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Old May 17, 2008, 09:28 PM   #1
Leadbelcher
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.44 Russian?

Can you safely shoot .44 Russian in a .44 mag revolver, like a Smith M29? What about reloading the .44 Russian using .44 spl/mag dies?
Any ideas?
thanks!
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Old May 17, 2008, 09:58 PM   #2
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LB
Of course you can shoot a shorter round in the same caliber. 44 russian, 44 special, 44mag all work in a 44 mag chambered revolver.

Loading the 44 russian may need a new die or two. The short round probably will not go into the loading die far enough to crimp the bullet in place. Possibly the bullet seater will also be too long. Time to look for a new set of dies - OR have a machinst cut the bottom of those 2 dies off to accomidate the shorter round.
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Old May 17, 2008, 09:59 PM   #3
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You can safely shoot .44 Russian ammunition in any .44 Magnum or .44 Special revolver. As to your reloading question, I don't know if most .44 Magnum/Special dies will work as the .44 russian cartridge is quite a bit shorter.
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Old May 17, 2008, 10:11 PM   #4
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You can size and expand, but you can't seat/crimp with the same die. You have to get a shorter .44 Russian one.
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Old May 17, 2008, 10:54 PM   #5
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The others are correct in that you need a new set of dies for the 44 Russian. I found that out trying to use my 44 mag dies. I never bought Lee dies before, but their 44 Russian dies work well.
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Old May 17, 2008, 11:18 PM   #6
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Thanks folks! I appreiciate the comments!
LB
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Old May 18, 2008, 01:29 AM   #7
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The 44 Russian is the basis for the 44 Special. It was developed by S&W to fit their Model 3 top break revolver. While they sold some of the revolvers in the US, they shipped most of their production to Russia for military use. Just after the turn of the 20th Century, S&W lengthened the cartridge to the 44 Special.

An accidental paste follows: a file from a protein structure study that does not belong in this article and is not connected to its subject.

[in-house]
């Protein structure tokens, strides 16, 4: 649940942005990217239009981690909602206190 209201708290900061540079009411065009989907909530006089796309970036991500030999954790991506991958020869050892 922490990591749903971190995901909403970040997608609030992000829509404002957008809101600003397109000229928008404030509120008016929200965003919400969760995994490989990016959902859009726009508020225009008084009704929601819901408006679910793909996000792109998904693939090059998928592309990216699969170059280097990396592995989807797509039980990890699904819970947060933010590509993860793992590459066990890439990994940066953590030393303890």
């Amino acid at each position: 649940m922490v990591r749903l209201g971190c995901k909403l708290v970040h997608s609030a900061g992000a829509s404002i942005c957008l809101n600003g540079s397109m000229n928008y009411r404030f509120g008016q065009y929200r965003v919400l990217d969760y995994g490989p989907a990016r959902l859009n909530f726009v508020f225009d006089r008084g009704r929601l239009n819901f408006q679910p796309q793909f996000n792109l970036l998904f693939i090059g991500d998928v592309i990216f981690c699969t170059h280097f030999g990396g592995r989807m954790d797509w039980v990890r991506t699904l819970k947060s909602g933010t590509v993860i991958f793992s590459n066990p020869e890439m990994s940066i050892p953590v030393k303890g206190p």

I really like the 44 Russian round. It is almost the same size as the 45 acp. (I use the same load in both cartridges) I have a Uberti copy of the model 3 & I also shoot it in my Model 21. A 200 gr JHP at 800 fps is a very accurate & handy round to have.
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Old May 19, 2008, 04:47 PM   #8
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Considering how plentiful .44 Mag and .44 Special brass and ammo is, and how scarce .44 Russian brass and ammo is, I don't see any logical reason to shoot .44 Russian out of a .44 Magnum revolver. But sure, you can do safely do it.
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Old May 20, 2008, 07:04 AM   #9
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I load 3.5gr Titegroup under a 240gr LSWC/LRNFP - for 692 fps from my 3" 696. Really a ferret flatulance load - but it makes 'major' power factor! The .44 Russian is a fun sized round - I'd love a new DA revolver in that chamber... with modern propellants, it would be a great plinker - without the Keith-level .44 Special +P temptations. I do shoot them - and Specials - in my 629s - but I also clean carefully with a chamber brush, to remove the carbon & lead residue, before I ever try to load longer cases - especially .44 Magnums.

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Old May 20, 2008, 10:44 AM   #10
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Actually, the .44 Russian sold quite well in the United States. It was generally conceded to be the most accurate handgun cartridge available for many years, and most US and many international records belonged to shooters who were using the .44 Russian, often from an S&W No. 3 New Model Target.

The cartridge was sufficiently popular in the United States that S&W chambered the New Century (Triple Lock) for the .44 Russian for a number of years.
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Old May 20, 2008, 01:19 PM   #11